dolmen, the wedge tomb is a sort of box, made of slabs of limestone. About a mile farther on,
another pointer to Cathair Chomain shows the way along a little track to a parking space beside
ancient farm cottages. There you take to your feet, following a stony path and passing a little
hazel grove where wild orchids and ferns enjoy the cool shade. Finally the Cathair presents itself,
concentric rings of great stone walls whose outer defense is the precipitous wall of a deep chasm.
While people lived there in the iron age for security, it is now a place for meditation, the ground
carpeted with mosses and the exquisite star-like flowers of rare saxifrages.
Coming to Kilnaboy, look for a sheela-na-gig, a provocatively sculpted female figure, above the
door of the ancient church beside the road. Then proceed towards Corofin, passing the beautiful
Lough Inchiquin on the right. A church building on the edge of Corofin now houses the Clare
Heritage Centre, a museum which also offers a genealogical research service.
On leaving Corofin, you turn right onto the R460 and then left onto the N85 until you get to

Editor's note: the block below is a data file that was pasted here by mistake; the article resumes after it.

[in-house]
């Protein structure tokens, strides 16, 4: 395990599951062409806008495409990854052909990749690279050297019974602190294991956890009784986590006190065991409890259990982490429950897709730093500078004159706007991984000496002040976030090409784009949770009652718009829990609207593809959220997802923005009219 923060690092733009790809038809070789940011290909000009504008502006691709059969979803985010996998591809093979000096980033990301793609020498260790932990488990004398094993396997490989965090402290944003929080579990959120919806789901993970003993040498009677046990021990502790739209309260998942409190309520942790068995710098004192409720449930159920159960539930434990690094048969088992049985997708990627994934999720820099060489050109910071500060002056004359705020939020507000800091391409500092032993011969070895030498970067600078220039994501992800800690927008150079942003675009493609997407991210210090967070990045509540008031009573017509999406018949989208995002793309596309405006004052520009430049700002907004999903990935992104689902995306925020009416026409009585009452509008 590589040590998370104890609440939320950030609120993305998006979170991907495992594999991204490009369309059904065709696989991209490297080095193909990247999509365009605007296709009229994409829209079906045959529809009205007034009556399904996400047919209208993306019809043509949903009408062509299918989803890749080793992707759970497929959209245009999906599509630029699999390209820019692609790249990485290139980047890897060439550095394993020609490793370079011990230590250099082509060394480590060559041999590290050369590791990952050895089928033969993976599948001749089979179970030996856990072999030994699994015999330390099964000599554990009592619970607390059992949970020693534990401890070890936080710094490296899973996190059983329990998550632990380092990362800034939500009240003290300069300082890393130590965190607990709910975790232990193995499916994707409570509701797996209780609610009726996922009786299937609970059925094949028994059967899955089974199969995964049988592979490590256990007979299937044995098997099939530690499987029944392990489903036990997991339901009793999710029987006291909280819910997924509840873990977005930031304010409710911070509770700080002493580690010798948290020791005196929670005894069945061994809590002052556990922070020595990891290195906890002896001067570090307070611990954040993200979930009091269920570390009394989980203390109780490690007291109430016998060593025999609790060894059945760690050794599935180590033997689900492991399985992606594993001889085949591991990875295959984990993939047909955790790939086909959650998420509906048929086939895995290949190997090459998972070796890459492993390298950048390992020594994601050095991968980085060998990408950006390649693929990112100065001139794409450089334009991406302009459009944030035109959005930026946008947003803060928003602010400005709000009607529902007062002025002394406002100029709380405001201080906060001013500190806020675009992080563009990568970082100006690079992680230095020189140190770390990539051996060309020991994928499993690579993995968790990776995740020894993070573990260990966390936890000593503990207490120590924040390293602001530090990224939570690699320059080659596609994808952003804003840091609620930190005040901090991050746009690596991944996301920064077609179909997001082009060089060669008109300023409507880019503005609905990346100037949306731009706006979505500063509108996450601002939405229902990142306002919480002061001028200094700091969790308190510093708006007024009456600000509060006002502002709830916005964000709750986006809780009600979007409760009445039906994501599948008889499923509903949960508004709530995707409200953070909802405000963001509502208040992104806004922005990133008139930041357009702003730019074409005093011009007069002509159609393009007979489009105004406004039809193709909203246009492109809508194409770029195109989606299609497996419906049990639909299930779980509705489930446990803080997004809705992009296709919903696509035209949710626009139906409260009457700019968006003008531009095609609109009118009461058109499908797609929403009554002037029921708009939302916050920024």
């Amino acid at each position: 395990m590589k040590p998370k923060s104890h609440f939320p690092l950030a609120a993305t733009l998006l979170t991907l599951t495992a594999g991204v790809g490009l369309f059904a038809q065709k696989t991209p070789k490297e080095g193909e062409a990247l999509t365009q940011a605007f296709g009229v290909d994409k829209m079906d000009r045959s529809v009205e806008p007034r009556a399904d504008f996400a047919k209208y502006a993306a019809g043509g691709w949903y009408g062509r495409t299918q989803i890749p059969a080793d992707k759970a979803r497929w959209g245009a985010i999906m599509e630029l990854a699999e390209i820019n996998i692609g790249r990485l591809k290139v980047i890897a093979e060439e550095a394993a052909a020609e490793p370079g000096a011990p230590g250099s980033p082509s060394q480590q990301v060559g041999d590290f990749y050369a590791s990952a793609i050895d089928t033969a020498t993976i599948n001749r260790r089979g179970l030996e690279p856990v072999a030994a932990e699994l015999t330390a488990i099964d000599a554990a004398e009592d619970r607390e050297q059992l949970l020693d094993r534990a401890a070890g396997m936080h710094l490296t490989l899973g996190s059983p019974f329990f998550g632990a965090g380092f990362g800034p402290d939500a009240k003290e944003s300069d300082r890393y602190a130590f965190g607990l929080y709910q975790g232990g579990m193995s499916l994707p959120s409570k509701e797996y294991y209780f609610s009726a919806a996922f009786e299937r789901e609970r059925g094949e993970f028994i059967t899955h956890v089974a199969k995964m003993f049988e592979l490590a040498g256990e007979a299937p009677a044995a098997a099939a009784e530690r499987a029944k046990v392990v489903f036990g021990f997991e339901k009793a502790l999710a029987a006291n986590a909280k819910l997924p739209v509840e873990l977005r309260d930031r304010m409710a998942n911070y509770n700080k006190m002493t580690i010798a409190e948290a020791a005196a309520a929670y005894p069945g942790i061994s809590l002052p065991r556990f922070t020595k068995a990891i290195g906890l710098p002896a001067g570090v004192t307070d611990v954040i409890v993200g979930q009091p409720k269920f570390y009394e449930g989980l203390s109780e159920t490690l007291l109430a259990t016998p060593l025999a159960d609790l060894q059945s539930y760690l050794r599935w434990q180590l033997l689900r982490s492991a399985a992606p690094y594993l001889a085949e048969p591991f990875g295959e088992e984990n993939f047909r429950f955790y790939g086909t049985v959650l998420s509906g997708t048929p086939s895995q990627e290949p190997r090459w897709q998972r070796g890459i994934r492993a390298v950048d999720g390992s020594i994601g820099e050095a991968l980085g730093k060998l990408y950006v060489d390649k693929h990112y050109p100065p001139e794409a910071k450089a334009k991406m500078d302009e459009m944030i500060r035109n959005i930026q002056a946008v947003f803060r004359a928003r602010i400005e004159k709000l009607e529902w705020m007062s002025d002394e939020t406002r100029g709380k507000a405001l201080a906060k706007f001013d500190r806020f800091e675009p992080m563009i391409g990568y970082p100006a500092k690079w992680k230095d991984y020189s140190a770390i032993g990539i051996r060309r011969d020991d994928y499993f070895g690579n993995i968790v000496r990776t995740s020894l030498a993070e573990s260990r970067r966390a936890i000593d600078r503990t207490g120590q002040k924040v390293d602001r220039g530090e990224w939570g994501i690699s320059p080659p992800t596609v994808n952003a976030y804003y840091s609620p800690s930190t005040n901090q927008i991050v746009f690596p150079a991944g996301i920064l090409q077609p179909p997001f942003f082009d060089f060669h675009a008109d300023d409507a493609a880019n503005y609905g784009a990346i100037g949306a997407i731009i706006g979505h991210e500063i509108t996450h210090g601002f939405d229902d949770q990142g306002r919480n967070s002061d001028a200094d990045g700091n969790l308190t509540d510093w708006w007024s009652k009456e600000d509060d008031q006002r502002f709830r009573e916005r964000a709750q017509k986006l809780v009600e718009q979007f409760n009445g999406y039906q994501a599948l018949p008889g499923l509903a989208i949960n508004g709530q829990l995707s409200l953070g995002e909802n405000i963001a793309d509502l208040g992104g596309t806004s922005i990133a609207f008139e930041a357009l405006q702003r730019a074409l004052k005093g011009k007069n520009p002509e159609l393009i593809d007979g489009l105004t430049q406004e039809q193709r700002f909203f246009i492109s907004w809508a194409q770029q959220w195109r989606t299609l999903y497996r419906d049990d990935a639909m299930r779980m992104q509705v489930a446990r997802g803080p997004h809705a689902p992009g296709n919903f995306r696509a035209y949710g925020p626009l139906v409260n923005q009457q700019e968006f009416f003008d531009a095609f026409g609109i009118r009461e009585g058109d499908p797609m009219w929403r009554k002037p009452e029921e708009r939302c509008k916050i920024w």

Inagh. Turn right onto the R460 and continue on that road for about 13 km. Following the signs
for Milltown Malbay, turn right onto the R474, pass Milltown Malbay, and turn left onto the N67
through Quilty. About 3 km from Quilty, take a right (signposted) back to Doonbeg.
Please note: The people of the Burren welcome visitors to Ireland’s most extraordinary landscape.
The Burren may look rugged, but it is also a fragile place and is always under threat from increased
human activity. The limestone pavement, flora, and built heritage are the resources on which tourism
in The Burren thrives. Respecting and conserving this resource is extremely important.
FESTIVALS AND EVENTS